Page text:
A Map of Sao Tome and Principe

Sao Tome and Principe

Background: Discovered and claimed by Portugal in the late 15th century, the islands' sugar-based economy gave way to coffee and cocoa in the 19th century - all grown with plantation slave labor, a form of which lingered into the 20th century. Although independence was achieved in 1975, democratic reforms were not instituted until the late 1980s. Though the first free elections were held in 1991, the political environment has been one of continued instability with frequent changes in leadership and coup attempts in 1995 and 2003. The recent discovery of oil in the Gulf of Guinea is likely to have a significant impact on the country's economy.
Location: Location: Western Africa, islands in the Gulf of Guinea, straddling the Equator, west of Gabon. Area: Total: 1,001 sq km. Area - comparative: More than five times the size of Washington, DC. Coastline: 209 km.
Climate and Terrain: Climate: Tropical; hot, humid; one rainy season (October to May). Terrain: Volcanic, mountainous. Natural resources: Fish, hydropower. Geography - note: The smallest country in Africa; the two main islands form part of a chain of extinct volcanoes and both are fairly mountainous.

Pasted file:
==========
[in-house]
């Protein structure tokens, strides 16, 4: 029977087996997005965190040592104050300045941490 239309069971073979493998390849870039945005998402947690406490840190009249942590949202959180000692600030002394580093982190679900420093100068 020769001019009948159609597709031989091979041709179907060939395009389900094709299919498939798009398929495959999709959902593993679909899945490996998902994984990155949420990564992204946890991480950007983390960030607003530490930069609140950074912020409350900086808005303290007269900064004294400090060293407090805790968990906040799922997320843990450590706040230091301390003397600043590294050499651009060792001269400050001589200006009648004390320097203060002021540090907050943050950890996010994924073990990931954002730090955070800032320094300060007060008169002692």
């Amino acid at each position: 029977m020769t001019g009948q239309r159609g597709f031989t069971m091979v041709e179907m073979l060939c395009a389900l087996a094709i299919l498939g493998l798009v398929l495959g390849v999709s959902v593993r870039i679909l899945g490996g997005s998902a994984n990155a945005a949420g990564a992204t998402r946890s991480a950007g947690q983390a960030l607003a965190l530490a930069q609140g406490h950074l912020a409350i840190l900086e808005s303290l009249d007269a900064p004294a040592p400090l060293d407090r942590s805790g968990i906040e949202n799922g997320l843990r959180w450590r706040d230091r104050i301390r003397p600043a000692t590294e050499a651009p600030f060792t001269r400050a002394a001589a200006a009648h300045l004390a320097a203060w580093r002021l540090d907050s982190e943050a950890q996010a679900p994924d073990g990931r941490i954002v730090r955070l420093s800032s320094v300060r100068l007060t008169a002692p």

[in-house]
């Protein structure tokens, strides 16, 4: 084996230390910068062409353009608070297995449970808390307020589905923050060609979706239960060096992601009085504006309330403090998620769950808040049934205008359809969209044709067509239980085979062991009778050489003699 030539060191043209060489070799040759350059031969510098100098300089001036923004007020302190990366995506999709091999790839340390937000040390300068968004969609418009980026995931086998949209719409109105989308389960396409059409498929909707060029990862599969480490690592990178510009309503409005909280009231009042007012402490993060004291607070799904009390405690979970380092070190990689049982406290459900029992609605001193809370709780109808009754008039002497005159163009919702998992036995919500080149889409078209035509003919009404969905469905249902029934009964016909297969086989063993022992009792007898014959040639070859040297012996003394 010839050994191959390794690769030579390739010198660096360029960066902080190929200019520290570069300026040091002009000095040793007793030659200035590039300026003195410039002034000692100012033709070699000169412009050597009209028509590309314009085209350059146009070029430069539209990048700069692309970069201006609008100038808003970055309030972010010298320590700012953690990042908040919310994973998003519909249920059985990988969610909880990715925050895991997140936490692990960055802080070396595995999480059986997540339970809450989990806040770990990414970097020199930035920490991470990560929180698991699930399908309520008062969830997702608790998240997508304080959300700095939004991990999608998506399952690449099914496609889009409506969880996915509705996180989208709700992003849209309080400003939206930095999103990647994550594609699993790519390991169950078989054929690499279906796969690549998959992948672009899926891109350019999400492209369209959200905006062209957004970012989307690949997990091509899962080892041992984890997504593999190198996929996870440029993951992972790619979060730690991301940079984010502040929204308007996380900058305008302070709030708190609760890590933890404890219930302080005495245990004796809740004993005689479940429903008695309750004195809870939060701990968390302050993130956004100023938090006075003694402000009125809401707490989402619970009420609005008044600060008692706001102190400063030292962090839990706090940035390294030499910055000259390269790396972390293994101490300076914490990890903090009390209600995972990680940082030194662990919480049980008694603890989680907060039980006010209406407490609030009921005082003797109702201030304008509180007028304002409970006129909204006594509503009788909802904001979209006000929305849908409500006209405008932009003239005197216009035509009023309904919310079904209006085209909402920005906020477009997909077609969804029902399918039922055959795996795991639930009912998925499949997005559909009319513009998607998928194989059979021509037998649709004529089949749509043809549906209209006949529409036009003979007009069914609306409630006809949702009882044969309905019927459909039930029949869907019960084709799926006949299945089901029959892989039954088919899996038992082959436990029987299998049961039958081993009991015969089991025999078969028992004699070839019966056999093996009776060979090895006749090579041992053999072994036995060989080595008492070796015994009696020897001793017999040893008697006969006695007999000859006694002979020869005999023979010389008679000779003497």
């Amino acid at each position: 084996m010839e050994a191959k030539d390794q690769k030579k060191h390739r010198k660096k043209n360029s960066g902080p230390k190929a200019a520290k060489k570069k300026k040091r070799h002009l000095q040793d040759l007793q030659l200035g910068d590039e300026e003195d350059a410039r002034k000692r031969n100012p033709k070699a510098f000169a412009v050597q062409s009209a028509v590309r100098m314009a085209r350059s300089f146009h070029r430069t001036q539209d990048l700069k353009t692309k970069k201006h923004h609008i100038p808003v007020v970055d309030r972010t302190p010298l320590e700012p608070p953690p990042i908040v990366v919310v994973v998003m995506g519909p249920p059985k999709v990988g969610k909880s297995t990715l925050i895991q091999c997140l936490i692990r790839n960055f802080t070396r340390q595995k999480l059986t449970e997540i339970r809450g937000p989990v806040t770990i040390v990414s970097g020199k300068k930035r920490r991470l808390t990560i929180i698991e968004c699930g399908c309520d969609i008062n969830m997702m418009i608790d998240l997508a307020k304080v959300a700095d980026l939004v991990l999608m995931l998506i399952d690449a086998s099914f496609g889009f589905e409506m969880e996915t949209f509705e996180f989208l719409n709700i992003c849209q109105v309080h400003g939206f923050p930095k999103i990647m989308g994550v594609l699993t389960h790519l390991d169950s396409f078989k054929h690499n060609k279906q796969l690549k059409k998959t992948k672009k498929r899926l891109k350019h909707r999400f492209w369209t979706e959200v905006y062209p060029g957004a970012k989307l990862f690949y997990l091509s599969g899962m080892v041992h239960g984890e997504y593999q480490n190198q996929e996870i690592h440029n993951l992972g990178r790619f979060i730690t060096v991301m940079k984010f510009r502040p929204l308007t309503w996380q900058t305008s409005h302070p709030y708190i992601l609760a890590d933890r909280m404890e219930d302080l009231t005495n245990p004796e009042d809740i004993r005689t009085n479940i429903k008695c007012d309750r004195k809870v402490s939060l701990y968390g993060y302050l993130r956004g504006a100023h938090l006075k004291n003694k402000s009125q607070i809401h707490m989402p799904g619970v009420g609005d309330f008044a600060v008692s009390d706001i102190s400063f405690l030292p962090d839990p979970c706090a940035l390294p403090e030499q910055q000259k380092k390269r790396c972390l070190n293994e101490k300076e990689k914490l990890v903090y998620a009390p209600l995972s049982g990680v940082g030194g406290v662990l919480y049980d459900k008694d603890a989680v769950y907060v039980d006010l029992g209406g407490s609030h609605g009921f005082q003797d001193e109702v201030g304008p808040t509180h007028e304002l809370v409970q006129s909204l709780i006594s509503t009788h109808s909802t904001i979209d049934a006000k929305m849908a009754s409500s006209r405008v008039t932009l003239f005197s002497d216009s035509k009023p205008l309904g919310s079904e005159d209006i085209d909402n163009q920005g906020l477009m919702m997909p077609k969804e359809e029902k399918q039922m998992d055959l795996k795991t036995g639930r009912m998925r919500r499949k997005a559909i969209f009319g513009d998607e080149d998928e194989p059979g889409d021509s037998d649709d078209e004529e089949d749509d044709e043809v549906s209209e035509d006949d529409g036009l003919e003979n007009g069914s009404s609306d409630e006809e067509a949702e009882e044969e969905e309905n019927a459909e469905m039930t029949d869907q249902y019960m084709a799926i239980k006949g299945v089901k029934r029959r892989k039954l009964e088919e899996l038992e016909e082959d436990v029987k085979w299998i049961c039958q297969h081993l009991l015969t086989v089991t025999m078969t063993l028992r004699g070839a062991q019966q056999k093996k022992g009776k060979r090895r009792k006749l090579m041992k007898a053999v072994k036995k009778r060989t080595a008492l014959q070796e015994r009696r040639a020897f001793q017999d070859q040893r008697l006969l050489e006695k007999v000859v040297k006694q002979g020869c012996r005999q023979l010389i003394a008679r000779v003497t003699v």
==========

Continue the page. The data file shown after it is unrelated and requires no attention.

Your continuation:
People: Population: 175,883. Ethnic groups: Mestico, angolares (descendants of Angolan slaves), forros (descendants of freed slaves), servicais (contract laborers from Angola, Mozambique, and Cape Verde), tongas (children of servicais born on the islands), Europeans (primarily Portuguese). Religions: Christian 80% (Roman Catholic, Evangelical Protestant, Seventh-Day Adventist). Languages: Portuguese (official.)
Government: Government type: Republic. Capital: Sao Tome. Independence: 12 July 1975 (from Portugal).
Economy overview: This small poor island economy has become increasingly dependent on cocoa since independence 28 years ago. Cocoa production has substantially declined in recent years because of drought and mismanagement, but strengthening prices brighten prospects for 2003. Sao Tome has to import all fuels, most manufactured goods, consumer goods, and a substantial amount of food. Over the years, it has been unable to service its external debt and has had to depend on concessional aid and debt rescheduling. Sao Tome benefited from $200 million in debt relief in December 2000 under the Highly Indebted Poor Countries (HIPC) program. Sao Tome's success in implementing structural reforms has been rewarded by international donors, who pledged increased assistance in 2001. Considerable potential exists for development of a tourist industry, and the government has taken steps to expand facilities in recent years.
Statistics: Telephones - main lines in use: 4,600. Telephones - mobile cellular: 6,942. Radio broadcast stations: AM 1, FM 5, shortwave 1. Radios: 38,000. Television broadcast stations: 2. Televisions: 23,000. Internet users: 9,000. Railways: 0 km. Highways: Total: 320 km, paved: 218 km, unpaved: 102 km. Waterways: none Airports: 2.

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